At Grocery Stores, Customer Marketing Data Is Becoming The Product
At Grocery Stores, Customer Marketing Data Is Becoming The Product

For years we have been writing about how hedge funds have been buying any type of data they can get their hands on to try and anticipate moves in the American consumer and, by proxy, the market. 

And now the latest spot they could be buying their data from could wind up being your grocery store. Everybody knows that we are now accustomed to putting our phone numbers or email addresses into a computer almost literally every time we buy something – but few people know why they really do it and even fewer feel they have control over what retail establishments do with such data. 

Consumers feel powerless about the data-grab. A new study from the University of Pennsylvania showed that “79% of Americans feel they have little control over what marketers can find out about them”, according to CNBC.

The same survey found that over half of adults in the United States, approximately 56%, are unclear about the meaning of “privacy policy.” A common misconception among these individuals is that such policies assure that a company will not distribute their personal data to third parties unless consent is explicitly given.

Lead researcher Joseph Turow, Robert Lewis Shayon Professor of Media Systems & Industries at the Annenberg School for Communication said: “People don’t feel that they have the ability to protect their data online — even if they want to.” 

At Grocery Stores, Customer Marketing Data Is Becoming The Product

Among other things, the Penn survey revealed:

  • Only around 1 in 3 Americans knows it is legal for an online store to charge people different prices depending on where they are located. 
  • More than 8 in 10 Americans believe, incorrectly, that the federal Health Insurance Portability and Accountability Act (HIPAA) stops apps from selling data collected about app users’ health to marketers.
  • Fewer than one in three Americans know that price-comparison travel sites such as Expedia or Orbitz are not obligated to display the lowest airline prices.
  • Fewer than half of Americans know that Facebook’s user privacy settings allow users to limit some of the information about them shared with advertisers.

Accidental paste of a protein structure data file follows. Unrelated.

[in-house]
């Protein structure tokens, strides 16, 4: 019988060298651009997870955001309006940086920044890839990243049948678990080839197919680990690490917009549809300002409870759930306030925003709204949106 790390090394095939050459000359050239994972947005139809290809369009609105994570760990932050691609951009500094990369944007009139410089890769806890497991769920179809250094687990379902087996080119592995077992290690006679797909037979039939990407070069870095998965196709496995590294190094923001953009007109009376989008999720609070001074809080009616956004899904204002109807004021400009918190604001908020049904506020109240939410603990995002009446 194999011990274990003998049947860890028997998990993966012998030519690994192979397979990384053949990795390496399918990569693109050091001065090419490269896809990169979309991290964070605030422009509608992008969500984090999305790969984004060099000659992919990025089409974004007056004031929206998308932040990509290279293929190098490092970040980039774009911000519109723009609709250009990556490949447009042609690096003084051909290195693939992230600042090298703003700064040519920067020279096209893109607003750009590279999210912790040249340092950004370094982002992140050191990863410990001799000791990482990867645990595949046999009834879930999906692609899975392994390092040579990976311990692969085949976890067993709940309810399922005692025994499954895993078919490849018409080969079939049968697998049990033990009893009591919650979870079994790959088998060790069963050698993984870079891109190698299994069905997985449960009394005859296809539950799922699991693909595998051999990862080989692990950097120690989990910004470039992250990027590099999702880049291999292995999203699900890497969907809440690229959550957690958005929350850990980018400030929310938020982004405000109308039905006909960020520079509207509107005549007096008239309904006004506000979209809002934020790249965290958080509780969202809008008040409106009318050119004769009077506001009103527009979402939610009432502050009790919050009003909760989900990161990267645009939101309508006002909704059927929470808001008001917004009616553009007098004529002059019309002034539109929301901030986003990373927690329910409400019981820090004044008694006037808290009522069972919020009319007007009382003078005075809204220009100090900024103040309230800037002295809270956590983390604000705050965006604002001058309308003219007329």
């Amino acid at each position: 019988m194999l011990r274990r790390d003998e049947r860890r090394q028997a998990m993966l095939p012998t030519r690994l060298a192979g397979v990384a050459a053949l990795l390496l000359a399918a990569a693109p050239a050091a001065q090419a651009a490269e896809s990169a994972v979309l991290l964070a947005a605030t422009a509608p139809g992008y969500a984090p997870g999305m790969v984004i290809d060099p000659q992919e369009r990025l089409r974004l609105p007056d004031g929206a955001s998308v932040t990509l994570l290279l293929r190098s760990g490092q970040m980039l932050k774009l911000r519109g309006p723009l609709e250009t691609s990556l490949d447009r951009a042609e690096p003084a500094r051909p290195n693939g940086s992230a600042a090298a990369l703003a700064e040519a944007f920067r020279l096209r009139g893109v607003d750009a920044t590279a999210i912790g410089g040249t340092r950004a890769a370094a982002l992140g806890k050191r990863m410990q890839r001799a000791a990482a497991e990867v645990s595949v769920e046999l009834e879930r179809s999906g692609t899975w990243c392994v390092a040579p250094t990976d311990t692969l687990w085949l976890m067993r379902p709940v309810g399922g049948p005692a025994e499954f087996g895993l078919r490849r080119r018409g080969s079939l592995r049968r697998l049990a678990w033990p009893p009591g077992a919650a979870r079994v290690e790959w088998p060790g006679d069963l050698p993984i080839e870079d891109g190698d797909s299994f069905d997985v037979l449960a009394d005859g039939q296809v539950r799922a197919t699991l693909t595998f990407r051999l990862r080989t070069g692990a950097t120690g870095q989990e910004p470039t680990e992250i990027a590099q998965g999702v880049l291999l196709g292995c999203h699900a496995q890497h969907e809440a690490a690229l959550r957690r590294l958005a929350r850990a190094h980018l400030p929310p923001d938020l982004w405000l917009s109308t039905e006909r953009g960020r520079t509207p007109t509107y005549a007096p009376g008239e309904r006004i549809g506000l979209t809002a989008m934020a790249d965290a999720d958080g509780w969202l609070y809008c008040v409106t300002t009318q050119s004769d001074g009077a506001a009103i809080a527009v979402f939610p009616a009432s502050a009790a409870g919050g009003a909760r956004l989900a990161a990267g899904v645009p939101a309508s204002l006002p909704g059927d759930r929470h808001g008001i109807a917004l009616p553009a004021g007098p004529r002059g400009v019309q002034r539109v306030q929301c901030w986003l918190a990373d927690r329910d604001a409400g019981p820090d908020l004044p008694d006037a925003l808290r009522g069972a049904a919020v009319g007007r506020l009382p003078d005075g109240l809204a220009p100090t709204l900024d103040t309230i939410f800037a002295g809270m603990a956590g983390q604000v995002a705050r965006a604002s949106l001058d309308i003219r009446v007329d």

R.J. Cross, director of Public Interest Research Group’s Don’t Sell My Data campaign, told CNBC: “Retailers today are doing just about everything they can to get as much information about you as possible, because that’s a whole new revenue stream for them.”

“Almost every single company that you’re shopping at today is in the business of selling your data, and you and your data are their latest product,” Cross continued. 

And the market for data on what you buy is growing exponentially. 

As of 2021, the data brokerage industry was estimated to be worth around $319 billion, with projections suggesting it could exceed $545 billion by 2028, CNBC wrote.

Traditionally, retailers relied on purchasing information from data brokers to understand consumer behavior. However, in a shift towards greater efficiency, these retailers are now bypassing intermediaries and are gathering consumer data firsthand through various methods, including loyalty schemes, location tracking, mobile app usage, and digital receipt analysis.

Refive founder and CEO Mitul Jain concluded: “My face is part of the data that’s being captured, my behavior, and all of that gives off many more pieces of information about me, my age, my gender, my ethnicity. And all of these pieces of information can then again be combined together with all these other little tidbits that I’ve been leaving behind from my shopping journey.“

Tyler Durden
Tue, 12/12/2023 – 21:45

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